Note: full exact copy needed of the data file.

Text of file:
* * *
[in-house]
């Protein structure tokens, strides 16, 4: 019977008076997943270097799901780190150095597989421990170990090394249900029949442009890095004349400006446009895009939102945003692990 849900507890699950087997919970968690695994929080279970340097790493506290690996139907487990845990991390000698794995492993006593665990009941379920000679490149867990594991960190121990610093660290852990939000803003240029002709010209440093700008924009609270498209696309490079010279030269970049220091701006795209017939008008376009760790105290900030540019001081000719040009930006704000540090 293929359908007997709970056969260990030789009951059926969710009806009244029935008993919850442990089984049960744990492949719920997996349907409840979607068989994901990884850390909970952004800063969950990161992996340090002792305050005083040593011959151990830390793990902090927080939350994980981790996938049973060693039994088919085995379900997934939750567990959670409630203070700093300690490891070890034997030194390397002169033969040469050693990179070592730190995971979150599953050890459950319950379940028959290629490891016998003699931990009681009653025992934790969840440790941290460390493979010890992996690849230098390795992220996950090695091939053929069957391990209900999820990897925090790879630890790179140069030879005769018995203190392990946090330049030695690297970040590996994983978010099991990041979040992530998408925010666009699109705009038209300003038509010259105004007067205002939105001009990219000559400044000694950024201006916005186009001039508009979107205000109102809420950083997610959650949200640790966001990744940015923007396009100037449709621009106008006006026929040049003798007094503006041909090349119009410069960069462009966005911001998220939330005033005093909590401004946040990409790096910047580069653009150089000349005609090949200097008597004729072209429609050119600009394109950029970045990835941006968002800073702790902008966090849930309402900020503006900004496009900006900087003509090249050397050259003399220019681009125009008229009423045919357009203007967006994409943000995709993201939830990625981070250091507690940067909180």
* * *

[in-house]
């Protein structure tokens, strides 16, 4: 019977008076997943270097799901780190150095597989421990170990090394249900029949442009890095004349400006446009895009939102945003692990 849900507890699950087997919970968690695994929080279970340097790493506290690996139907487990845990991390000698794995492993006593665990009941379920000679490149867990594991960190121990610093660290852990939000803003240029002709010209440093700008924009609270498209696309490079010279030269970049220091701006795209017939008008376009760790105290900030540019001081000719040009930006704000540090 293929359908007997709970056969260990030789009951059926969710009806009244029935008993919850442990089984049960744990492949719920997996349907409840979607068989994901990884850390909970952004800063969950990161992996340090002792305050005083040593011959151990830390793990902090927080939350994980981790996938049973060693039994088919085995379900997934939750567990959670409630203070700093300690490891070890034997030194390397002169033969040469050693990179070592730190995971979150599953050890459950319950379940028959290629490891016998003699931990009681009653025992934790969840440790941290460390493979010890992996690849230098390795992220996950090695091939053929069957391990209900999820990897925090790879630890790179140069030879005769018995203190392990946090330049030695690297970040590996994983978010099991990041979040992530998408925010666009699109705009038209300003038509010259105004007067205002939105001009990219000559400044000694950024201006916005186009001039508009979107205000109102809420950083997610959650949200640790966001990744940015923007396009100037449709621009106008006006026929040049003798007094503006041909090349119009410069960069462009966005911001998220939330005033005093909590401004946040990409790096910047580069653009150089000349005609090949200097008597004729072209429609050119600009394109950029970045990835941006968002800073702790902008966090849930309402900020503006900004496009900006900087003509090249050397050259003399220019681009125009008229009423045919357009203007967006994409943000995709993201939830990625981070250091507690940067909180």